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Peacock Bass ID Guide

An Anglers Guide to the
Recognized Species of Peacock Bass

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'tucunare pinima'Cichla pinima

Amazon Peacock Bass species Cichla pinima
Cichla pinima

Cichla pinima is one of the newly described (2006) species of Cichla.

Where to catch: Variety Floating Bungalow trip 

 

ID Key: C. pinima is similar to C. temensis, however its torso is somewhat thicker proportionately with a greater height to length ratio.  It’s 3 bars are less contiguous and often have disconnected blotches at the ends. 

Identification Keys
Bars and Markings Colors Size Key Characters Similar Species
Possesses three prominent dark vertical bars or blotches in adults. Dark markings on operculum are present. Juveniles have 4 or more horizontal rows of light spots. Possesses three prominent dark vertical bars or blotches in adults. Dark markings on operculum are present. Juveniles have 4 or more horizontal rows of light spots. Our Variety Floating Bungalow trip to the Rio Piranima has yielded specimens up to 17 pounds. Depth to length ratio: approx. 27%

Lateral Line Scales: approx. 95
Most similar to
C. temensis
C. jariina
C. thyrorus
C. vazzoleri
Angler's Summary
Known Range Behavior Notes Habitat Common Names IGFA records
Countries: Brazil.

River Basins: lower Rio Tapajos, Rio Curua-Una, lower Rio Xingu, lower Rio Tocantins and Rio Capim. Also introduced in other locations in Brazil's northeast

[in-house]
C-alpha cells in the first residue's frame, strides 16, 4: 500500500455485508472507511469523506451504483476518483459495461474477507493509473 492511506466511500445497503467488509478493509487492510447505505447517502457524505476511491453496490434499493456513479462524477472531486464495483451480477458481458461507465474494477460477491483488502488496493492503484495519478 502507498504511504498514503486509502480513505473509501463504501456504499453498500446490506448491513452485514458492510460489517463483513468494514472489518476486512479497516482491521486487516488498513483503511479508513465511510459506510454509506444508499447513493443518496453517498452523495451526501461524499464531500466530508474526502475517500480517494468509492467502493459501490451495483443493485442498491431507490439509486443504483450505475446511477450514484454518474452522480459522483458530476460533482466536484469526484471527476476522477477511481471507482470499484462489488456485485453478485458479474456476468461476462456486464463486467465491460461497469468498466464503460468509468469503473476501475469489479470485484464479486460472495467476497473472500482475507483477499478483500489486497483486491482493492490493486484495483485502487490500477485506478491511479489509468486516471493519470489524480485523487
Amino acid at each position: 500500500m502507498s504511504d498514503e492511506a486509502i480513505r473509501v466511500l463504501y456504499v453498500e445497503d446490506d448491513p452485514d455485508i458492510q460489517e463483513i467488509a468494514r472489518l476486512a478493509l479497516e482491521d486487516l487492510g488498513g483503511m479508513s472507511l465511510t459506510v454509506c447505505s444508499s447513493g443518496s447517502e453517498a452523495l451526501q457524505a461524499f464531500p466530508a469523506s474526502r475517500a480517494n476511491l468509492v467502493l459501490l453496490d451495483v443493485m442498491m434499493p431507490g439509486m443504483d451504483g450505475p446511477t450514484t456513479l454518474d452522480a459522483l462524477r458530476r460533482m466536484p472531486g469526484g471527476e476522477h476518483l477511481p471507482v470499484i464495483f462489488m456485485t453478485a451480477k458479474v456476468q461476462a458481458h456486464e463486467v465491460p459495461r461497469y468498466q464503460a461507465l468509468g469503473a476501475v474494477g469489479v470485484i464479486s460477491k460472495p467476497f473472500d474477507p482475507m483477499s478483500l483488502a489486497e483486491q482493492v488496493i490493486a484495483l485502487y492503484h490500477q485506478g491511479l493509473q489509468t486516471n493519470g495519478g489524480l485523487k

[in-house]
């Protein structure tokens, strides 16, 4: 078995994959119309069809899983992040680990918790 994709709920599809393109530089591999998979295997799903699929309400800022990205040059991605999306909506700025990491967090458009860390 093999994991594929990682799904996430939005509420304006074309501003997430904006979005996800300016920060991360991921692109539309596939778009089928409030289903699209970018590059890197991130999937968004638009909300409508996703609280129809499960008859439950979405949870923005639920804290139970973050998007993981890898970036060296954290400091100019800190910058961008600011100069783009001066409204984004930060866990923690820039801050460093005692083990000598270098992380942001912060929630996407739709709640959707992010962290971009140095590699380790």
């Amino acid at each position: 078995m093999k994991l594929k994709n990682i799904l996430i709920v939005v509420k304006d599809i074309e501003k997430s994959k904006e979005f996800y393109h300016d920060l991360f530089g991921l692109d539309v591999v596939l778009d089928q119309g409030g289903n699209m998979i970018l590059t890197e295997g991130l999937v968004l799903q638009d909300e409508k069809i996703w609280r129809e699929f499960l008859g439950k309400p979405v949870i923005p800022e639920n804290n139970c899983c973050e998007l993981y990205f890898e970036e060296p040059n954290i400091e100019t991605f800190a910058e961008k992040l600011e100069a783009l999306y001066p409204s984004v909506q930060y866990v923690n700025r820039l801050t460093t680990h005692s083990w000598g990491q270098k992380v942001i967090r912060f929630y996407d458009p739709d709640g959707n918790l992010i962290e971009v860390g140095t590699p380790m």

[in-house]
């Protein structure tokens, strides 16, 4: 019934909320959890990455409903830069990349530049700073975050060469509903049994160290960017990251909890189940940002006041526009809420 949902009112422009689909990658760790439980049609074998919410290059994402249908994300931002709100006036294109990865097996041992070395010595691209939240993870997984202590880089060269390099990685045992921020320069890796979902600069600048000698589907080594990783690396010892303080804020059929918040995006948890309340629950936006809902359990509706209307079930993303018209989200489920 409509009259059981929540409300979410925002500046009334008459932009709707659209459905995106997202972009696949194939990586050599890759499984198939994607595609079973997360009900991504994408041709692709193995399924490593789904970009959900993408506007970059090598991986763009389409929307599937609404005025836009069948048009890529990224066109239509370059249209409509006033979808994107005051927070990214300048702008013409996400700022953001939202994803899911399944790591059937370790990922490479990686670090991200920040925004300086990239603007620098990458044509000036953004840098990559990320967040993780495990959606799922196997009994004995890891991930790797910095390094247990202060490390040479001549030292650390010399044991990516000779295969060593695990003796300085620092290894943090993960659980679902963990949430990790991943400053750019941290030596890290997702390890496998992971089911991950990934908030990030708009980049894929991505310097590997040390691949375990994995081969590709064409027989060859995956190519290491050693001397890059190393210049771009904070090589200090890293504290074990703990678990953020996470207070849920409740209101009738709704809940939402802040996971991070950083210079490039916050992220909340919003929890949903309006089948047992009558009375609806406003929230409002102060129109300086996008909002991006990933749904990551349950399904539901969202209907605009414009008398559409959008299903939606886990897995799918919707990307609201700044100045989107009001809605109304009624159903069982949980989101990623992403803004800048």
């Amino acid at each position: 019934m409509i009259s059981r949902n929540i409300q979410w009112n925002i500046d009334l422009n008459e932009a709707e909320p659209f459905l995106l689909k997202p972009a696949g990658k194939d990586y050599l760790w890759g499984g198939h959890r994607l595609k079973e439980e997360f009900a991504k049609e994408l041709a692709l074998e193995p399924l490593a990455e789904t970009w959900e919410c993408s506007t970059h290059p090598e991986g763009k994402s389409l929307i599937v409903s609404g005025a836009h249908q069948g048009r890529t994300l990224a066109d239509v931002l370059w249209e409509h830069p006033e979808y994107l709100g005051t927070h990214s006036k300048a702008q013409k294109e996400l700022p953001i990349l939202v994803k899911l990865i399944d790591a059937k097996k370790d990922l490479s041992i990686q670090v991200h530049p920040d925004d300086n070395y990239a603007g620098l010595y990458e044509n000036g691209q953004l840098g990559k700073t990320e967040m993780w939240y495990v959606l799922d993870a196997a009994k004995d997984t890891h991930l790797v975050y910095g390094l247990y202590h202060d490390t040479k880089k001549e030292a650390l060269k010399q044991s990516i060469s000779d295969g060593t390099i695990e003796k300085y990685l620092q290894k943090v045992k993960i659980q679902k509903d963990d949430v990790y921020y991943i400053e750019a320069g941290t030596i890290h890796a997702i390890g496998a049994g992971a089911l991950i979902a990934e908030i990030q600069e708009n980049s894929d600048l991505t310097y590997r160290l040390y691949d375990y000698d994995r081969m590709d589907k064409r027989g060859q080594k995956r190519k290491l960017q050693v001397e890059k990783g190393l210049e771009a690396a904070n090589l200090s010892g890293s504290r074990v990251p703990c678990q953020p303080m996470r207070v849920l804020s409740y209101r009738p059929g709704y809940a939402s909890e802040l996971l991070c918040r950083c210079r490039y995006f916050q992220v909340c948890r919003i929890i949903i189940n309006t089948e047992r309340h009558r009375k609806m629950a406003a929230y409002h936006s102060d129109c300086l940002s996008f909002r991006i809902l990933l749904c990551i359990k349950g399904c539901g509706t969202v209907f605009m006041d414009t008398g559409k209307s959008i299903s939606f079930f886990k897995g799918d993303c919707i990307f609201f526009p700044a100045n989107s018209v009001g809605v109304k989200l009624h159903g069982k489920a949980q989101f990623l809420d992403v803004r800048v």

They relate strongly to the edges of flooded igapo, in both river and lagoon environments, coming out to attack baits. C. pinima are fairly abundant along the shorelines, in amongst woody structure in low-gradient rivers. pinima is a Tupi-Guarani Indian word meaning white-spotted. The name was in use prior to the 2006 revision None

Fishing Tactics;
 

Rio Piranima — C. pinima — Variety Floating Bungalow trip report.

These fish similar, in many ways to C. temensis, (although not reaching into the 20 pound class), offer much the same fishing experience on subsurface baits, especially the peacock rattle jig. Attacking with powerful strikes, they immediately head for the nearest cover. As readily taken on topwaters as C. temensis, they will explode on well-presented Zara Spooks and prop baits. Although locals claimed that they could reach 9 kilos (almost 19 pounds), the largest we’ve encountered was 17 pounds. Of course, it would be great to find the giants the locals describe, so we’ll keep on plugging away.

C. pinima—Report by Dr. Stuart Willis:

"We angled these in the Araguari River downstream of Ferreira Gomes in Amapa. This clearwater river, downstream of FG, is a low-gradient floodplain river, and is also heavily tidally influenced. C. pinima were fairly abundant along the shore, in amongst the woody structure. We caught these on weedless spoons. The people I spoke with called this species "tucunare acu" and C. monoculus, with which C. pinima is largely co-distributed, 'tucunare chinga'."

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